More than 50% of UK SMEs have provided no actions or arrangements when regarding their shares putting the business at risk if they were to pass away.
Research conducted by Legal & General’s ‘State of the Nation’s SMEs’ report found that just 26% of business owners would invest in the shares left by the deceased, over 50% would depend on their personal wealth.
Less than two fifths have thought about the benefits of a life policy and how it could help their business. One fifth believe that their beneficiaries will inherit and activate within the business, while 16% are sure they would sell on to a third party.
The survey also revealed, 41% of businesses have a shareholder’s agreement while just a third have actually revised the agreement since first starting. More worryingly, not even four in ten with shares of £5m+ have no share protection insurance – this would permit them to purchase their shares back through a lump-sum amount which would prevent shares being tangled in a probate status.
Head of intermediary development at Legal & General, Richard Kateley comments;
“For those established SMEs that have a presence in their chosen market, the death of a business owner can be hugely significant should there be no plan in place or an arrangement regarding company shares. This could lead not only to shares being tied up in probate, paralysing an SMEs operation if this was a majority share, but could see the beneficiaries of these shares becoming involved in the business, whether or not they have any aptitude. Or, in the worst-case scenario, selling those shares to a competitor meaning the surviving owners losing control of their business.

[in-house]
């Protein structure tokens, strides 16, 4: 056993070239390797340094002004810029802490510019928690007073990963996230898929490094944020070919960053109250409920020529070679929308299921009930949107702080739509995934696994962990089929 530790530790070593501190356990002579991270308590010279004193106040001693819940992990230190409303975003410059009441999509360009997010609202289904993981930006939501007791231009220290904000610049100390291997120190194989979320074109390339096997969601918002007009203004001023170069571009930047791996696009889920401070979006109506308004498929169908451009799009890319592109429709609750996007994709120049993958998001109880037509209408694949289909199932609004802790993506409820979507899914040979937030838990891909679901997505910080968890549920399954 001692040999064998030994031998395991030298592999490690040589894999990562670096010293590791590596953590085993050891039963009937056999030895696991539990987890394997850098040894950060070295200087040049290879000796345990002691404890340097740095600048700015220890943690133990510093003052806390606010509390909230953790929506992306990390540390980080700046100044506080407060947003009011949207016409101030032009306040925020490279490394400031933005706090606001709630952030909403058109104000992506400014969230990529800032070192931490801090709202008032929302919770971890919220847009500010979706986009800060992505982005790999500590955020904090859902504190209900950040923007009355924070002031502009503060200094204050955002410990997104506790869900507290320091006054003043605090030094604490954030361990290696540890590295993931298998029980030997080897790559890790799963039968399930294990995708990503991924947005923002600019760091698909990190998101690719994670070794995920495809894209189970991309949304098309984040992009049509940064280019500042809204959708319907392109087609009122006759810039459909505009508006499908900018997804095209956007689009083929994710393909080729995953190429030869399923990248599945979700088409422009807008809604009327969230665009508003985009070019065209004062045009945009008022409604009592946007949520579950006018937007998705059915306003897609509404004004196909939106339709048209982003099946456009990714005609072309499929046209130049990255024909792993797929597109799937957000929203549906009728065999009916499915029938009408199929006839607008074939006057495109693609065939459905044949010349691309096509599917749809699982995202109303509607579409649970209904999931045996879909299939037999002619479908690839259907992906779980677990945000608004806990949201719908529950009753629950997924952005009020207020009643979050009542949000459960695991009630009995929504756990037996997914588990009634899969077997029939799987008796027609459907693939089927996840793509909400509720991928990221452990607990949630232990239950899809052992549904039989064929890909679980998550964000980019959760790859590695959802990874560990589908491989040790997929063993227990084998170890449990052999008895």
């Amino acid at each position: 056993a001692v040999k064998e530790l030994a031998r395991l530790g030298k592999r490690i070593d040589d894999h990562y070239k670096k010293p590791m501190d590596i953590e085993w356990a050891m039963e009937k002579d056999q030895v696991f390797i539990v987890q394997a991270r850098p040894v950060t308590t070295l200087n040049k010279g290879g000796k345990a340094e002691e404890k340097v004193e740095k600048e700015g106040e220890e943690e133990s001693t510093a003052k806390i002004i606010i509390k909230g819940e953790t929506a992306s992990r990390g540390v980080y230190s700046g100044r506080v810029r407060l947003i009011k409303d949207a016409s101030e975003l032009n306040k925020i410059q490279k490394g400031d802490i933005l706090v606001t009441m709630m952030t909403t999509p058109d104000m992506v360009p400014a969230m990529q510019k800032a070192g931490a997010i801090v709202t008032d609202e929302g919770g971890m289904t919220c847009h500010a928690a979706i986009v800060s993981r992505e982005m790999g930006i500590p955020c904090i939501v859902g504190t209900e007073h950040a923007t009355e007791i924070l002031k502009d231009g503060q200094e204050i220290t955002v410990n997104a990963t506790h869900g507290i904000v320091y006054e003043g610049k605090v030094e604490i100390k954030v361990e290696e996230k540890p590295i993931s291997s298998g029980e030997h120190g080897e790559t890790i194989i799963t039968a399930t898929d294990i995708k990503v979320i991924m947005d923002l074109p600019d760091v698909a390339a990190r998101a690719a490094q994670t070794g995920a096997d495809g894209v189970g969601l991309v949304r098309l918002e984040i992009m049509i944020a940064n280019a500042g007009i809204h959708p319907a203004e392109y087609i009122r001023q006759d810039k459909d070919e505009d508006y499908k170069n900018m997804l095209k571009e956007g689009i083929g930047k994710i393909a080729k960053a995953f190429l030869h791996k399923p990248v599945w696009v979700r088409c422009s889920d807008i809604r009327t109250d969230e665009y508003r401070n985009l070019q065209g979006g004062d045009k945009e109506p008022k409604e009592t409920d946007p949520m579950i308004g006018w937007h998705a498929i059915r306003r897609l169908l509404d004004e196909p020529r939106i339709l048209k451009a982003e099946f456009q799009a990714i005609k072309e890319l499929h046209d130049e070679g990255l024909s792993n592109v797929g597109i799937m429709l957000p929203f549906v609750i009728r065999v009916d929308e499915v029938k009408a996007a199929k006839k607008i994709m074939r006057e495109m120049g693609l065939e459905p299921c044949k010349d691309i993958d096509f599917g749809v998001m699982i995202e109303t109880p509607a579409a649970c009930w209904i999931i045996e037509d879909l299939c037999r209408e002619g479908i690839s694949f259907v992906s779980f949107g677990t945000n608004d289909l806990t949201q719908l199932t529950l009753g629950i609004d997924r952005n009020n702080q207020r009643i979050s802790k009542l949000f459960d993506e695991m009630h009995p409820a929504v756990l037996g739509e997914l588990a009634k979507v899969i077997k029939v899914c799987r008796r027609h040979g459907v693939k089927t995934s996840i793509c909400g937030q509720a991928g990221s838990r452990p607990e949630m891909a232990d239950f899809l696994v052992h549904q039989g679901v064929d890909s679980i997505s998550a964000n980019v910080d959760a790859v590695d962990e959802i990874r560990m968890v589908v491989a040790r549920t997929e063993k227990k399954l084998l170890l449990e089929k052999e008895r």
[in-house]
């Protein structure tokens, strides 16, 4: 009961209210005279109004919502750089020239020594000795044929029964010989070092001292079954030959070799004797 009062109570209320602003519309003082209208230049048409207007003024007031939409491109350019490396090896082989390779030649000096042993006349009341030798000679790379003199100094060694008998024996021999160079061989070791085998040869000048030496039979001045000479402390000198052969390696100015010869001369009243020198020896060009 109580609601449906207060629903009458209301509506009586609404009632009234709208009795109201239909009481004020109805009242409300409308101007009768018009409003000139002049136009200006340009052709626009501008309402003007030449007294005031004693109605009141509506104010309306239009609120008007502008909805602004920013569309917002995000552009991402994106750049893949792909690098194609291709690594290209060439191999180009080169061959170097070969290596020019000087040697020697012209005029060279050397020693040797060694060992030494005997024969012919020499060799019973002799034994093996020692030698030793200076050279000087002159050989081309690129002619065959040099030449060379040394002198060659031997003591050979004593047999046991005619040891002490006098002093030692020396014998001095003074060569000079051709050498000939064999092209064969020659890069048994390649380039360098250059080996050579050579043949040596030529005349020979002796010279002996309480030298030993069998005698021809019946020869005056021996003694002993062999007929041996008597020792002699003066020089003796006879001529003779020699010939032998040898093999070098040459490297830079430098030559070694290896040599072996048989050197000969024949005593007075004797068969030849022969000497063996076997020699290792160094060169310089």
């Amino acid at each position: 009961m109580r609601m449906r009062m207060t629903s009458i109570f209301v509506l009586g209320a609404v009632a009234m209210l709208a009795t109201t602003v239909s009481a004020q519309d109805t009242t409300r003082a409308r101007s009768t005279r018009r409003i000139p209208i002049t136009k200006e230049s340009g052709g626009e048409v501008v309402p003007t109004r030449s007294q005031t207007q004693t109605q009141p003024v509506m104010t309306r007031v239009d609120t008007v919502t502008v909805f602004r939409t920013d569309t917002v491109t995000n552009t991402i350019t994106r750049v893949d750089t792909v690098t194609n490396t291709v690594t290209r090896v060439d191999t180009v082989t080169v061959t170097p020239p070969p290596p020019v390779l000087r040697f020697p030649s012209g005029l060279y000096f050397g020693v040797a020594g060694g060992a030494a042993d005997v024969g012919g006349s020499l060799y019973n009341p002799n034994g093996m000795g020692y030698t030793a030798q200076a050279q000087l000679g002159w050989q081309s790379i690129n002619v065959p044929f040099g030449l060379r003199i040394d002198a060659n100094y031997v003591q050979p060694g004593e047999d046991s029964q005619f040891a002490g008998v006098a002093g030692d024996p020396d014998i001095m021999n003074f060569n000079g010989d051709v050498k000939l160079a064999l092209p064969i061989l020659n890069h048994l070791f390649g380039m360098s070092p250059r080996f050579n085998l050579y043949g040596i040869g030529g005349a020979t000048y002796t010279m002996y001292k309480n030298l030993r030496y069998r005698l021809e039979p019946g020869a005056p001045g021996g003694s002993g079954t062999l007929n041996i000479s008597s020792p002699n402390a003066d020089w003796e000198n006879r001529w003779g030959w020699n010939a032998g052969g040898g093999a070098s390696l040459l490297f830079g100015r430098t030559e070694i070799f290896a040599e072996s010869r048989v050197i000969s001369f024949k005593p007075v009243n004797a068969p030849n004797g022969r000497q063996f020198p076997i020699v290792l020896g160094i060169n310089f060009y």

“Many business owners see their business as a way to fund their retirement. The death of an owner could not only put their family’s financial wellbeing at risk, but equally their fellow owners due to the impact on the business. A simple Shareholder Protection agreement can help to protect the owners from a situation like this, as well as help the business stay in the right hands and flourish.
“To help mitigate these risks, businesses should consult a financial adviser to consider the best options to protect their firm from the death of a key person. At the very least, SMEs need to establish a plan about their shares, or include some form of agreement in their will, if they are to ensure the business is left in a strong position to deal with a critical event such as the death of an owner.”